Six years on

You started running at around the same time as me. Every evening, you’d embark on a short powerwalk to clear your head after the day’s work. I was living at home and joined you on occasion. One evening, we decided to break into a gentle run. That was where it all started.

When I moved out, I fell in and out of running. I entered the occasional race and trained sporadically. But, living in a flat with other twenty-something year olds, the lure of London’s nightlife was stronger than my desire to run, I suppose.

But you persisted. Undeterred by others around you that didn’t share your love for running, you gradually built up the distance. You weren’t in such a rush to enter races, preferring to gain confidence before diving into this new and unfamiliar world. But I guess you didn’t feel the need to prove yourself just yet. Your time would come.

When you entered your first half marathon, we ran together. We were at similar levels of fitness and your goal was to break two hours. We crossed the finish line in 1 hour 57 minutes, hand in hand. This photo makes me smile every time I look at it. It captures the bond we share through running.

The Croydon half marathon, photo via Dad

It was the first of many races we would enter and run together. At some point along the way I became faster and, when racing together, you expressed that you didn’t want to hold me back. But it’s been an honour to be able to use this speed to pace you and help you to meet some of your race goals. That sub 50 minute 10k we ran recently? Although you modestly tried to apportion credit to me, it was your legs and dedicated training regime that got you round.

On Sunday, we ran another half marathon together. You wanted to run under 1 hour and 50 minutes and I agreed to pace you. I knew you could do this, but after losing your footing and tripping at mile eight, your rhythm and confidence were shaken. I knew you still had it in you to fight on and meet your target. I suppose I felt frustrated with myself for not being able to convince you of this at the time. But there will be other opportunities and other races.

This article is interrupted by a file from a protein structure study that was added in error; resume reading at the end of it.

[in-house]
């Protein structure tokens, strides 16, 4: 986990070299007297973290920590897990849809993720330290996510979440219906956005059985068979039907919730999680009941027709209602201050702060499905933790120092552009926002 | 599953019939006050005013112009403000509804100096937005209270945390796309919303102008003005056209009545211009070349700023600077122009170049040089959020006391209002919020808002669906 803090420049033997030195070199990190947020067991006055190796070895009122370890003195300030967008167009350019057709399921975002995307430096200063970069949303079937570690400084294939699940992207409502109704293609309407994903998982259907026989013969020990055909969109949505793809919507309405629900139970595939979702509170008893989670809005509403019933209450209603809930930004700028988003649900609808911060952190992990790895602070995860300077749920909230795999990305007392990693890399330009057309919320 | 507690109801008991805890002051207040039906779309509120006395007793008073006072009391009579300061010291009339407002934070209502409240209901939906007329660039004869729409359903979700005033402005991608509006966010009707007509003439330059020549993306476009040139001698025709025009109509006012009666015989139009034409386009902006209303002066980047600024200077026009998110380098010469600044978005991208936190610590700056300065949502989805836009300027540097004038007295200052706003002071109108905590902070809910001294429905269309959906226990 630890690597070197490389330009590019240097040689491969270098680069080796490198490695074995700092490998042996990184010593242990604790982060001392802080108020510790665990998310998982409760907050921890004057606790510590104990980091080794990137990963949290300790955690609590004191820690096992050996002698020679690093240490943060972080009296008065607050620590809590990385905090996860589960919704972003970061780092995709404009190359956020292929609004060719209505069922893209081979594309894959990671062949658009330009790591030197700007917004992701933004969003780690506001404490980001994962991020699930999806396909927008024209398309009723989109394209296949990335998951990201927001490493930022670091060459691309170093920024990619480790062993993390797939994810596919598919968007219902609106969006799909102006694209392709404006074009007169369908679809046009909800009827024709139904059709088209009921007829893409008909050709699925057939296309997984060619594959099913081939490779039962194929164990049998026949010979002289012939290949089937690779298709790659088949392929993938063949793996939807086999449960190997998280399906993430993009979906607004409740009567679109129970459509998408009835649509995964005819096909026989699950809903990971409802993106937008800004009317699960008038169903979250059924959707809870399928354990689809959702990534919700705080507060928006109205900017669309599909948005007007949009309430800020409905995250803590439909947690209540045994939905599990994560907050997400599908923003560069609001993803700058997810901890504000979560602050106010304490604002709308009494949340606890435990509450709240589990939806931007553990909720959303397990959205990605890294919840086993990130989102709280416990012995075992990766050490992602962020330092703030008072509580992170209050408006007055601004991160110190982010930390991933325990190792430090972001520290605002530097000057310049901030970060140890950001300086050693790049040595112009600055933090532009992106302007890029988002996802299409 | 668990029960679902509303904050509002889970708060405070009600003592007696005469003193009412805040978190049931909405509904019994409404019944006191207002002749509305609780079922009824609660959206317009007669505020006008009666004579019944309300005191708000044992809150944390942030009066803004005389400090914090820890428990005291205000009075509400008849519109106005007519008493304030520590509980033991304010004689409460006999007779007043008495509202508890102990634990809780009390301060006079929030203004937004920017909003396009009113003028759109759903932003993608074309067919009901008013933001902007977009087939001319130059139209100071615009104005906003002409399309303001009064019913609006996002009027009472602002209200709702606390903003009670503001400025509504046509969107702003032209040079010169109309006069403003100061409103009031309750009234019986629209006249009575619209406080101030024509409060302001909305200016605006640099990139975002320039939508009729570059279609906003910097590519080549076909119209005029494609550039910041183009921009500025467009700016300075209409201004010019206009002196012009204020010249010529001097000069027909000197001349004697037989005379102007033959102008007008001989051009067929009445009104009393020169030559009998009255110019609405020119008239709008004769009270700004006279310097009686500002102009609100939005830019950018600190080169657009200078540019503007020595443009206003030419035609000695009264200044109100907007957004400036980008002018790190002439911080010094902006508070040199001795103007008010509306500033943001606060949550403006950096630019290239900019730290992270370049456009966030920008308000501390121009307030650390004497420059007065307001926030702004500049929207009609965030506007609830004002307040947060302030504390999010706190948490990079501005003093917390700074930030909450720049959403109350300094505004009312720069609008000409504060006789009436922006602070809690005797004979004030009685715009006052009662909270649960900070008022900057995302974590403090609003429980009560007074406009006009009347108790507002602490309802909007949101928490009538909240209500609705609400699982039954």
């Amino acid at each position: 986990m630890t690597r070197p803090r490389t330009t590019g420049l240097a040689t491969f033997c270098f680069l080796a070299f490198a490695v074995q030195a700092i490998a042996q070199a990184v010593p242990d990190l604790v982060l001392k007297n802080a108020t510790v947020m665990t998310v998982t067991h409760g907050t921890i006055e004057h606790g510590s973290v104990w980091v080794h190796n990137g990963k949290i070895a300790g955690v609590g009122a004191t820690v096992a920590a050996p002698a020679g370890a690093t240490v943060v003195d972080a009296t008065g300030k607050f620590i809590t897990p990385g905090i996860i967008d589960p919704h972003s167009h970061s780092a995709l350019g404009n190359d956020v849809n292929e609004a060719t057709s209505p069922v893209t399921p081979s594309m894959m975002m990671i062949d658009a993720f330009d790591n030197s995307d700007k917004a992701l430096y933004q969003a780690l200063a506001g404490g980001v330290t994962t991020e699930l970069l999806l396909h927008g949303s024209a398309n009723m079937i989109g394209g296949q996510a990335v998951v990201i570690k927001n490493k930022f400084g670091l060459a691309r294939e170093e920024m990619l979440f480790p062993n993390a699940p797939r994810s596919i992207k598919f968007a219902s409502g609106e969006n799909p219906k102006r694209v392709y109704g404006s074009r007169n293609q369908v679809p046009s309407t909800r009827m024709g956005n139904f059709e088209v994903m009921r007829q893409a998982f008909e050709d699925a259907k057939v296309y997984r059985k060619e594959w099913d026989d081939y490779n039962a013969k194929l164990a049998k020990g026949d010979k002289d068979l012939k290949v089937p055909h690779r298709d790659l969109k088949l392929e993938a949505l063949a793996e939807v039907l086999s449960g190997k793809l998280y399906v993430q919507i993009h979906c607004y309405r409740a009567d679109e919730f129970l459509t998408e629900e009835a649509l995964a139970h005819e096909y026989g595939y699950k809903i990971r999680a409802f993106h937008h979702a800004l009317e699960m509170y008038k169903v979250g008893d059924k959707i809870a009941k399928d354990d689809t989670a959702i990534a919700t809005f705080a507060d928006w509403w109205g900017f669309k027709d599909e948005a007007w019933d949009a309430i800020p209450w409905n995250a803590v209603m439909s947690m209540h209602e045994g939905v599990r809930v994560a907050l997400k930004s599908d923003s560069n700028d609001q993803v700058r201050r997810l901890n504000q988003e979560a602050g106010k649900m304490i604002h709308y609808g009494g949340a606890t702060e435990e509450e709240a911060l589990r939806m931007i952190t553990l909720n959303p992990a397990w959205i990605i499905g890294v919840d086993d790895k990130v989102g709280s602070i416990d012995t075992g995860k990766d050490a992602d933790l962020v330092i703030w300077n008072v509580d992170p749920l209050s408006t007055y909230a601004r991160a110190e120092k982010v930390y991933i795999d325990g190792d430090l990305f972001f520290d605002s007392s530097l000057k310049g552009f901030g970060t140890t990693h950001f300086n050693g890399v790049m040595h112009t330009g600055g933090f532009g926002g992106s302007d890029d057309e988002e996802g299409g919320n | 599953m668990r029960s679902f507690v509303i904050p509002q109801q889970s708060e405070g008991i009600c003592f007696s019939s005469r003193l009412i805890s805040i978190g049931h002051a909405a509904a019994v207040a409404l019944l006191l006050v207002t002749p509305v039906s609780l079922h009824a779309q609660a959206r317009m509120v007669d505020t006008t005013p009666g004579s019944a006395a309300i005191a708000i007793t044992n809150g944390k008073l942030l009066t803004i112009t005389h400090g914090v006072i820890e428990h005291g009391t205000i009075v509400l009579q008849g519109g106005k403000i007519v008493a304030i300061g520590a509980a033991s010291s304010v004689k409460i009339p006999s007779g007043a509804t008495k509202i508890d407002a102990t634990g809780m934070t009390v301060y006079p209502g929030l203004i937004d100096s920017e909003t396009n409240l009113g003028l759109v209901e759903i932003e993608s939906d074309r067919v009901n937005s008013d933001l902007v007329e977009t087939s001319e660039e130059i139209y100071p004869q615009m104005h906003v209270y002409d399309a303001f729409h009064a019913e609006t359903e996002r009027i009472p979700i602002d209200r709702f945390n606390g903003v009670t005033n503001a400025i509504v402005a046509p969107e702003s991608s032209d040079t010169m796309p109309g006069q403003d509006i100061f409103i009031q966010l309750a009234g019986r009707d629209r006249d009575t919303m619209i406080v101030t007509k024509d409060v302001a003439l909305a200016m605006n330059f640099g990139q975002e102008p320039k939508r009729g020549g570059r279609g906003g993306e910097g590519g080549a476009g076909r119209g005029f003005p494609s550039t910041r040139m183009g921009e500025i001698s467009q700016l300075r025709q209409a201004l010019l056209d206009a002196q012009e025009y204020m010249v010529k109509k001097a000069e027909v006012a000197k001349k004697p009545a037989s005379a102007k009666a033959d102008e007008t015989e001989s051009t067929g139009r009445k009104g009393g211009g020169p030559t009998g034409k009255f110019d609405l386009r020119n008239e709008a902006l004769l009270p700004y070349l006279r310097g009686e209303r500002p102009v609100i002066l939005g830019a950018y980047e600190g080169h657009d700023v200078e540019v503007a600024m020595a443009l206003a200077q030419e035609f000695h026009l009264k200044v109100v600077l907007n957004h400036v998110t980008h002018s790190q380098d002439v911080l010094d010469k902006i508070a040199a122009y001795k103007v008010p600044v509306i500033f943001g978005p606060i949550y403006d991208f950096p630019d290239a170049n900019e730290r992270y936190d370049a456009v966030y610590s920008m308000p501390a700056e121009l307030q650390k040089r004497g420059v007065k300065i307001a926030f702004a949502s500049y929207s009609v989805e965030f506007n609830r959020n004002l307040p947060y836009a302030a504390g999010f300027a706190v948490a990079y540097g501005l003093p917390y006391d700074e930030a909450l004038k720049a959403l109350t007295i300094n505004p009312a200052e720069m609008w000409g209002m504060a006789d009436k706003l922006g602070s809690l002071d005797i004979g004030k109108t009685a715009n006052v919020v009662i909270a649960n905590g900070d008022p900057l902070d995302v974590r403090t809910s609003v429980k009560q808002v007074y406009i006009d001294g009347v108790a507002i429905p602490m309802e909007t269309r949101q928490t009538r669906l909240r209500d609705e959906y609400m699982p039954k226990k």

Six years on, as your first marathon draws closer, I wish I could be there to share your big moment. But I respect your wish to complete this out of the spotlight, under as little pressure as possible. Hopefully the time will come when we can run 26.2 miles together. But until then, I am grateful for the shared hobby we have and I am extremely proud of you, Dad.

Yesterday, Dad and I ran the Purple Patch Down Tow Up Flow half marathon, which was a very well organised, scenic route that I/we can highly recommend.

Advertisements

11 thoughts on “Six years on

  1. This is lovely. My dad no longer runs but his enthusiasm for it when I was a kid is a huge part of what makes me a runner today. He started a New Year’s Day 10K about 30 years ago in my home town and, although organised by a club now, my brothers and I still run it; my dad enjoys it from the finish line with a beer. A shared interest and history in sport is such a powerful thing. Your dad sounds awesome, just like you.

  2. This brought a tear to my eye! My Dad got me into running, back in the day he ran a 2.53 marathon so was always pretty good. Sometimes we would run together over the Heathland and it’s only now I look back and realise how much he had to hold back for me! It’s such a lovely thing to do together.

    Massive amounts of luck to your Dad for his first marathon

  3. The Dad and Daughter running duo, it’s lovely.. This post is so sweet. Hope your Dad is feeling better after the fall at mile 8. Wishing him lots of luck for his first marathon, and I’m sure you can’t wait to run one together 🙂

  4. This is really sweet! I’d love to run with my dad, but considering he is gearing up for his second hip replacement, looks like we’ll have to stick to cycling. 🙂

  5. It’s great being able to share something like this with your parents, all my family are runners in some form but we don’t get out together much. But the other week my little brother and I were doing a long run on the trails, my dad joined us for half of it and it was really cool being out together.

Leave a Reply

Fill in your details below or click an icon to log in:

WordPress.com Logo

You are commenting using your WordPress.com account. Log Out / Change )

Twitter picture

You are commenting using your Twitter account. Log Out / Change )

Facebook photo

You are commenting using your Facebook account. Log Out / Change )

Google+ photo

You are commenting using your Google+ account. Log Out / Change )

Connecting to %s